Most researchers and policymakers agree, that entrepreneurship is the economic driver in terms of innovation and new job creation. While watching the film ‘The Startup Kids’ which showcases some of the brightest and most successful really young entrepreneurs in the US and Europe, I couldn’t help but wonder if a new paradigm shift is on its way.
Many entrepreneurs, young and old, embrace entrepreneurship because its ‘fun’ – As Ben Cohen, co-founder of Ben& Jerry’s famously said ‘ If it isn’t fun, why do it?’
However, for the smart kids featured in this film, entrepreneurship isn’t just fun, it seems to be a direct extension of play.
Take for example the rise of Brian Wong. As for many young entrepreneurs, the skills that would lead Brian to grow successful businesses were developed while playing. Specifically, as an adolescent, Brian was obsessed with being the best player of a popular video game. He recalls spending 8 – 10 hours a day non-stop in order to maintain his top status on several different servers. This then led to Brain self-teaching himself web design and opening up an online web design company with his buddy… fast forward several years and at nineteen, Brian became the youngest entrepreneur to ever receive Venture Capital funding as the founder of Kiip.
Stuart Brown MD, writes in his book ‘Play’ that during play we experience a diminished sense of self, an openness to improvisation, a desire to keep the process going and time seems to fly by. Creating a team of like-minded friends encourages the play to continue…
Forming a close-knit start-up team with some of their good buddies was another common characteristic of these young entrepreneurs. As they built their start-up, bootstrapping was another typical feature. This often meant renting a small apartment, living and working together in that apartment, eating fast food and working crazy hours . At one point in the film, the camera zooms in on a note taped to the wall at a bootstrapping start-up which reads- Alert: today we work until 4:30am – which at first glance, may seem excessive… but hold on, these are all recently graduated college students… and what college student isn’t used to pulling an all-nighter with their buddies?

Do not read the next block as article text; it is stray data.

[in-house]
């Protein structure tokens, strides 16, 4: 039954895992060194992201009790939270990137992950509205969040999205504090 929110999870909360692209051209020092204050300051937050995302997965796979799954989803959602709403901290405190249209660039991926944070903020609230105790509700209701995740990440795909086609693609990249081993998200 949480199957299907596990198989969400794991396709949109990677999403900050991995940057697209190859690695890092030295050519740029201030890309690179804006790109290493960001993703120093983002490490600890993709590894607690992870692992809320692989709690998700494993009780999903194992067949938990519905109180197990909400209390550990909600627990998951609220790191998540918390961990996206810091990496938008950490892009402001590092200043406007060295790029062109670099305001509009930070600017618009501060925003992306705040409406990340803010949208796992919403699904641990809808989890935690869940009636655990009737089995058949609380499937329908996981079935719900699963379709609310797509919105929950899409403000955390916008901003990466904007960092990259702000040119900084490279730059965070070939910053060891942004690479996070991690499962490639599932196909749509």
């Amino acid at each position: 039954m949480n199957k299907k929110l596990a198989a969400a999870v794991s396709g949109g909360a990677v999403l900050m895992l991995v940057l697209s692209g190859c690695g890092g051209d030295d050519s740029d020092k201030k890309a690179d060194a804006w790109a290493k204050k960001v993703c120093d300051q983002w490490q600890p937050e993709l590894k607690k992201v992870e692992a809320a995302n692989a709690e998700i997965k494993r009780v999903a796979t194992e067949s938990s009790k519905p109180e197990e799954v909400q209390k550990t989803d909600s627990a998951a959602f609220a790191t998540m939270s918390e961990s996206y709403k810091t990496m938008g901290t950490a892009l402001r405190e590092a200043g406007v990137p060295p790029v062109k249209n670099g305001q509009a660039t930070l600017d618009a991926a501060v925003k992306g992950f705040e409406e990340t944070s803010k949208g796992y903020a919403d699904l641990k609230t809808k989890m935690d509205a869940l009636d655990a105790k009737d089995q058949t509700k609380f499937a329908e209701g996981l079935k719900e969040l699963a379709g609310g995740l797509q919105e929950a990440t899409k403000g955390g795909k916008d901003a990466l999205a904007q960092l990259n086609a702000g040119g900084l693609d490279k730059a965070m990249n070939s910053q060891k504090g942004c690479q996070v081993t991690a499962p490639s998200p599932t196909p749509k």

Zach Klein, co-founder of Vimeo chose to spent 6 months in self-imposed isolation while developing Vimeo. He explains that at that time, nothing was more interesting or important to him, not even his girlfriend. Afterwards he sent letters apologizing to his family and friends for having been so out of touch…
Strikingly, even when they have been successful and ‘made it big’, these young entrepreneurs don’t stop. Take the story of Alexander Ljung, co-founder of Soundcloud. He declared that when Bjork signed up for Soundcloud, he would take the day off, but once Bjork did sign up and Alexander could now take the day off, he didn’t want to because all he wanted to do was keep working….
… this isn’t the type of behavior you’d expect from a 20 something year old….
A certain portion of youth have always engaged in ‘obsessive play’ games like chess and in my time dungeons and dragons.
But the difference today is that obsessive play can generate tremendous economic returns not only for the entrepreneur but also for the economy as a whole – at a scale and scope that was unimaginable even a decade ago
As Hermoine Way, founder of Newspepper comments, today, all you need to start a business is a laptop and a WIFI connection!
Sure there are a lot of failures but more often than not failures make up part of the entrepreneurial learning curve. As Venture Capitalist Tim Draper notes, there were 20+ search engine start-ups funded and at different stages of development before Google came on the scene.
And besides, every game has its winners and its losers.
It seems to me that the real contribution of these young, smart folks is yet to come: their influence expanding as they become role models, mentors and investors to the next generation of young entrepreneurs, initiating an ever growing trend and new career path challenging the age-old notion that at some point it’s time to stop playing and start working.
Maybe it’s simply time to encourage the energy of play into entrepreneurial pursuits.